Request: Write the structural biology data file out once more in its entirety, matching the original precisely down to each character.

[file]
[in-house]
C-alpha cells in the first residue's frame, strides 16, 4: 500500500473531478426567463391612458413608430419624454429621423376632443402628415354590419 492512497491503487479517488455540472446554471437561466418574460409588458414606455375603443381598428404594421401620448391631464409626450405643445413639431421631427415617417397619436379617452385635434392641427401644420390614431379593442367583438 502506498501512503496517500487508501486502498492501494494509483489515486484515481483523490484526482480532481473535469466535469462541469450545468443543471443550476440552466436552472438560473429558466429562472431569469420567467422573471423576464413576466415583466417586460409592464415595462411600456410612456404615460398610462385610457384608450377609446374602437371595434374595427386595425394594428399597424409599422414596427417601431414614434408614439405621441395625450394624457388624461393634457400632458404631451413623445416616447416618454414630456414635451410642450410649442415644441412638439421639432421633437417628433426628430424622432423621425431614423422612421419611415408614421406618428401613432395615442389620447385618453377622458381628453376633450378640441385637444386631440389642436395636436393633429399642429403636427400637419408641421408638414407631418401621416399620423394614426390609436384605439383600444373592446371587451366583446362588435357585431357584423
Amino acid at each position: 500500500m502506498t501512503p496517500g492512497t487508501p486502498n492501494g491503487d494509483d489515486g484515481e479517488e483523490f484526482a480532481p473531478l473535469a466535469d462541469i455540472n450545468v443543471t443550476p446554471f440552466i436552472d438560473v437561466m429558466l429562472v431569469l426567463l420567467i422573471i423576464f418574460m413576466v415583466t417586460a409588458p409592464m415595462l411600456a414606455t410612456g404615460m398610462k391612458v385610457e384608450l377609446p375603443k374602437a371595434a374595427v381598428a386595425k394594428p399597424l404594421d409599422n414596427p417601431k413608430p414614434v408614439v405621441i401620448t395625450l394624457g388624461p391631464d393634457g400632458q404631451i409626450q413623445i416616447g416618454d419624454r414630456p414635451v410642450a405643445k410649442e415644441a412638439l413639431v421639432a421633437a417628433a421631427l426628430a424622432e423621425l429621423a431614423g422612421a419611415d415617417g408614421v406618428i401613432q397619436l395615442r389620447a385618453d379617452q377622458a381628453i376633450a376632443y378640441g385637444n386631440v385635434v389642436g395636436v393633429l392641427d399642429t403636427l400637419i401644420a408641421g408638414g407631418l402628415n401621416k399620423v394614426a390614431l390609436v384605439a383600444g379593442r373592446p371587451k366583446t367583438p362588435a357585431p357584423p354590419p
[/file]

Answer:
[in-house]
C-alpha cells in the first residue's frame, strides 16, 4: 500500500473531478426567463391612458413608430419624454429621423376632443402628415354590419 492512497491503487479517488455540472446554471437561466418574460409588458414606455375603443381598428404594421401620448391631464409626450405643445413639431421631427415617417397619436379617452385635434392641427401644420390614431379593442367583438 502506498501512503496517500487508501486502498492501494494509483489515486484515481483523490484526482480532481473535469466535469462541469450545468443543471443550476440552466436552472438560473429558466429562472431569469420567467422573471423576464413576466415583466417586460409592464415595462411600456410612456404615460398610462385610457384608450377609446374602437371595434374595427386595425394594428399597424409599422414596427417601431414614434408614439405621441395625450394624457388624461393634457400632458404631451413623445416616447416618454414630456414635451410642450410649442415644441412638439421639432421633437417628433426628430424622432423621425431614423422612421419611415408614421406618428401613432395615442389620447385618453377622458381628453376633450378640441385637444386631440389642436395636436393633429399642429403636427400637419408641421408638414407631418401621416399620423394614426390609436384605439383600444373592446371587451366583446362588435357585431357584423
Amino acid at each position: 500500500m502506498t501512503p496517500g492512497t487508501p486502498n492501494g491503487d494509483d489515486g484515481e479517488e483523490f484526482a480532481p473531478l473535469a466535469d462541469i455540472n450545468v443543471t443550476p446554471f440552466i436552472d438560473v437561466m429558466l429562472v431569469l426567463l420567467i422573471i423576464f418574460m413576466v415583466t417586460a409588458p409592464m415595462l411600456a414606455t410612456g404615460m398610462k391612458v385610457e384608450l377609446p375603443k374602437a371595434a374595427v381598428a386595425k394594428p399597424l404594421d409599422n414596427p417601431k413608430p414614434v408614439v405621441i401620448t395625450l394624457g388624461p391631464d393634457g400632458q404631451i409626450q413623445i416616447g416618454d419624454r414630456p414635451v410642450a405643445k410649442e415644441a412638439l413639431v421639432a421633437a417628433a421631427l426628430a424622432e423621425l429621423a431614423g422612421a419611415d415617417g408614421v406618428i401613432q397619436l395615442r389620447a385618453d379617452q377622458a381628453i376633450a376632443y378640441g385637444n386631440v385635434v389642436g395636436v393633429l392641427d399642429t403636427l400637419i401644420a408641421g408638414g407631418l402628415n401621416k399620423v394614426a390614431l390609436v384605439a383600444g379593442r373592446p371587451k366583446t367583438p362588435a357585431p357584423p354590419p